• The Naginata Togi nib is a useful departure from a typical nib. I can see artists using this nib for sketching since you can get such wonderful line variation. For me, it works great as a general writer and it enhances my Hebrew printing.

Cons:

  • I prefer piston filler pens. The Sailor converter only holds .5ml of ink. You can get the Sailor Realo instead, but it only holds .9ml. Currently the Realo only comes in Black and Burgundy with gold trim. So, if you want the matte black, you have to go with the 1911 or Pro Gear.
  • The pen looks rather ordinary and plain. I like colorful pens. But the matte black makes it stand out from other black, cigar-shaped pens and the rhodium trim is different from my other pens, all of which have gold accents.
  • The Naginata Togi nib may not suit everyone’s tastes. If you can try one before you buy, that’s the best thing to do. I definitely wouldn’t go larger than the MF Togi. I’ve read that the medium and broad versions are like writing with Magic Markers.

 

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Conclusion:

All in all, I am very pleased with my Sailor 1911 Naginata Togi. My fears about the nib were unwarranted and, in fact, I am crazy about it. I love how it looks, how it writes, and that it is versatile enough that I can write in my journal or write Hebrew or both (because I totally write in Hebrew in my journal . . . not).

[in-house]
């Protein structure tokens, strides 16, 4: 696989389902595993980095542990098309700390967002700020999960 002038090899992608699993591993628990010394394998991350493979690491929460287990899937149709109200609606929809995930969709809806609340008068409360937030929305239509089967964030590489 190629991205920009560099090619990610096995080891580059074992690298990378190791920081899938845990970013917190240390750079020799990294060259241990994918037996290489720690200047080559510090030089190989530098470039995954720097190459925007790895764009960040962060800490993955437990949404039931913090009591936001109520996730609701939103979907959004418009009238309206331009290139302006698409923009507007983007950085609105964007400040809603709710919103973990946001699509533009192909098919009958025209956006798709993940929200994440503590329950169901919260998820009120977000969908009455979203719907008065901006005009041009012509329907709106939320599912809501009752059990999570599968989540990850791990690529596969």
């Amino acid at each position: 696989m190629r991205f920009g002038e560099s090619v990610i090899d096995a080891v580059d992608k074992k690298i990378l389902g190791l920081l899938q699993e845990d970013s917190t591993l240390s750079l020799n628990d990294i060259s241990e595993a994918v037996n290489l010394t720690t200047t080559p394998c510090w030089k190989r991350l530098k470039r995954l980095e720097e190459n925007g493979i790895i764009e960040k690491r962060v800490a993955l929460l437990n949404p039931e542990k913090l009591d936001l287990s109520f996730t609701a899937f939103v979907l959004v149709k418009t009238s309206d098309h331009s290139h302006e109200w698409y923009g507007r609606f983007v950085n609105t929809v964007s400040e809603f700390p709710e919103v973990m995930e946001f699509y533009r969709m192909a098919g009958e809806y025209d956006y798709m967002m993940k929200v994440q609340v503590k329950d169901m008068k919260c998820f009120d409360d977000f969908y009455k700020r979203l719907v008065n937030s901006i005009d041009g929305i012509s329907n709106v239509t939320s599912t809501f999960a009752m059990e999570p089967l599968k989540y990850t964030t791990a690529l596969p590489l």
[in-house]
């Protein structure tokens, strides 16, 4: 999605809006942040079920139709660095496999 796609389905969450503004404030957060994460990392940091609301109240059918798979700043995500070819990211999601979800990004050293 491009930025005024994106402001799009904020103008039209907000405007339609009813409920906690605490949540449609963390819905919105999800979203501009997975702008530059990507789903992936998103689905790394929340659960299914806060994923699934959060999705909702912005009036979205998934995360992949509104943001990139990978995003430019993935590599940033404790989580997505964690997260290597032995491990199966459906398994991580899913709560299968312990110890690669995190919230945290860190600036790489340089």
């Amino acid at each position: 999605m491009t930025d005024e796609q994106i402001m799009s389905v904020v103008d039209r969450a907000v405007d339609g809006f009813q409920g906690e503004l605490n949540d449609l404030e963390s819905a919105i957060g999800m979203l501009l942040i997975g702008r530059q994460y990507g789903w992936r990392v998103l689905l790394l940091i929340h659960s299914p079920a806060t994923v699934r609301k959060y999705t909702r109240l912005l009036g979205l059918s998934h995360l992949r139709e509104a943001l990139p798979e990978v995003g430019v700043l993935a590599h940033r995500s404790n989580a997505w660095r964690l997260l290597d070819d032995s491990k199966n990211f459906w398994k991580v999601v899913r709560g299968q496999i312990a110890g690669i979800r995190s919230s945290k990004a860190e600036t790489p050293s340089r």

Gallery:

 

 

[Guest Post] The Platinum 3776 Century Nice Limited Edition Fountain Pen Review

Today we have another guest post by Susan Pigott. You may know her from her own blog, Scribalishess! Her photography, handwriting, and reviewing skills are top notch. If you like what you see here, make sure to go check out more on her site! Here’s Susan’s review of the The Platinum 3776 Century Nice Limited Edition Fountain Pen. Enjoy!

Review Ink: Caran d’Ache Delicate Green and Pilot Iroshizuku Asa-Gao

 

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Specs:

Description:  The Platinum 3776 Century Nice Limited Edition fountain pen is a frosted, translucent, faceted demonstrator pen with a rose gold plated nib and accents.

Nib:  Fine,14K, rose gold plated

Filling Mechanism:  Cartridge/Converter

Weight: .7 oz. (19.9 grams)

Measurements:  5.5 inches in length, capped; 4 and 3/4 inches uncapped; and 6 inches posted

Color Options: None

 

Handwritten Review Photos:

 

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Intro/About:

 

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I am not usually one who is interested in clear demonstrator pens. I’ve always felt they were plasticky-looking and sort of silly. Why get a clear pen (and even pay more for it) when you can get a pretty color? But when I saw pictures of the Platinum 3776 Century Nice, I loved it. Somehow the rose gold plated nib and accents on the pen won me over. So, I ordered one from Classic Pens and it arrived yesterday. My Platinum Nice is one of the first 2,000 produced, so it comes with a limited edition number etched on the cap. Mine is 121 out of 2,000.

Appearance & Packaging: